I'm currently running a test migration of data from MySQL to PostgreSQL. I'm using psycopg2 to perform the task.

I was able to migrate the person's information but when I check the data for comparison, some lastnames with Ñ are showing as "?" in psql while some show as Ñ. I checked both server and client encoding in PostgreSQL and they are set to UTF8.

Where should I start troubleshooting this? I'm new to this kind of task.

  • have you got the code you're trying to use in your migration? - its most likely being converted out of UTF8 somewhere along the line
    – Ste Bov
    May 16, 2018 at 8:28
  • 1
    Which encoding is used in MySQL? Do you have an intermediate state (a file, I guess) where you can check if the exported data looks correct? May 16, 2018 at 8:31
  • @SteBov, I'm currently looking on the code but one thing I knew is that the DB source that I am playing around in MySQL is a dump file with --compatibility=postgresql of an EXISTING DB in MySQL. This DB was also used to play around with pgloader when testing to move it to postgresql. I compared the data from the original DB and this test DB I am using in MySQL, test DB has "?" marks as well.
    – tango ward
    May 16, 2018 at 8:49
  • @dezso I have a csv file of the original DB, and no issue with Enyes
    – tango ward
    May 16, 2018 at 8:50
  • 1
    Just read such a value into a python variable and compare it like this: 'Ñ' == u'Ñ'. Or just follow the answer at unix.stackexchange.com/a/11607/34908. To solve your issue, I guess you need to do something like 'Ñ'.decode('utf-8'). May 16, 2018 at 9:47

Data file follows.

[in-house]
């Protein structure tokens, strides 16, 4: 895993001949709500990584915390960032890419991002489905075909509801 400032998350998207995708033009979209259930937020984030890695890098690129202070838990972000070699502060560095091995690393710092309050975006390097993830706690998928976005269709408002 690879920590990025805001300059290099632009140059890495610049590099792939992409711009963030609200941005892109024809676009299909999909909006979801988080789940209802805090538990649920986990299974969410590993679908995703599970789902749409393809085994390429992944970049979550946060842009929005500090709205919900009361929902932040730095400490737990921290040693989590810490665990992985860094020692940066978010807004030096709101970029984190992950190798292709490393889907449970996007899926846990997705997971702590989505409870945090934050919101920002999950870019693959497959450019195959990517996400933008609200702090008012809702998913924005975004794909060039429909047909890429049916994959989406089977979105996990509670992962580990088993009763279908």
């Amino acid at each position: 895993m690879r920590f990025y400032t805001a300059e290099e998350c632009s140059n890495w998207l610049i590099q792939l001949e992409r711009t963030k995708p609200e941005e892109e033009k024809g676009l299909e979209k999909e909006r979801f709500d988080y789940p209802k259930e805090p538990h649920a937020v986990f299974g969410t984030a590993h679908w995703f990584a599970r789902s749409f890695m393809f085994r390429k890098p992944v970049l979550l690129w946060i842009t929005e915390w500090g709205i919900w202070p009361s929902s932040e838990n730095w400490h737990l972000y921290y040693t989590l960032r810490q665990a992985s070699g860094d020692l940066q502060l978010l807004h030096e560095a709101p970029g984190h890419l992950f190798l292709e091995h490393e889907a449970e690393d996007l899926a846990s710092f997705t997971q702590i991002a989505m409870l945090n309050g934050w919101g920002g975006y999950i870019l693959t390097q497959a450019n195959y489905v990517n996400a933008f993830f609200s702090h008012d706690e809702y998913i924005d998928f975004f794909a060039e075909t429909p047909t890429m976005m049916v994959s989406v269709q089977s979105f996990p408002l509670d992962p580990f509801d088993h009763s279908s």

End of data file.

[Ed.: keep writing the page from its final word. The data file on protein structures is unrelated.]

1 Answer 1


You can start troubleshooting this by looking at the bytes behind the characters, to check if there are invalid UTF-8 contents independently of the display layer.

An UTF-8 string can be converted into its series of bytes in SQL with

SELECT convert_to(value, 'UTF-8');

You may also split a suspicious string character by character to look at each codepoint individually, with the character, the Unicode codepoint, and the UTF-8 representation

SELECT c, to_hex(ascii(c)), convert_to(c, 'UTF-8') FROM
   regexp_split_to_table('El Niño', '') AS c;

 c | to_hex | convert_to 
 E | 45     | \x45
 l | 6c     | \x6c
   | 20     | \x20
 N | 4e     | \x4e
 i | 69     | \x69
 ñ | f1     | \xc3b1
 o | 6f     | \x6f

I would try this on the fields where some characters display as ? and compare with the fields where the characters display correctly. The goal is to identify what's exactly behind the ?.

  • Please use simply SELECT HEX(c) ... -- I fear that the other functions called will unexpectedly do some form of charset change, in spite of your SELECT correctly showing that ñ is hex f1 in latin1 and c3b1 in utf8.
    – Rick James
    May 28, 2018 at 14:40

Your Answer

By clicking “Post Your Answer”, you agree to our terms of service and acknowledge you have read our privacy policy.

Not the answer you're looking for? Browse other questions tagged or ask your own question.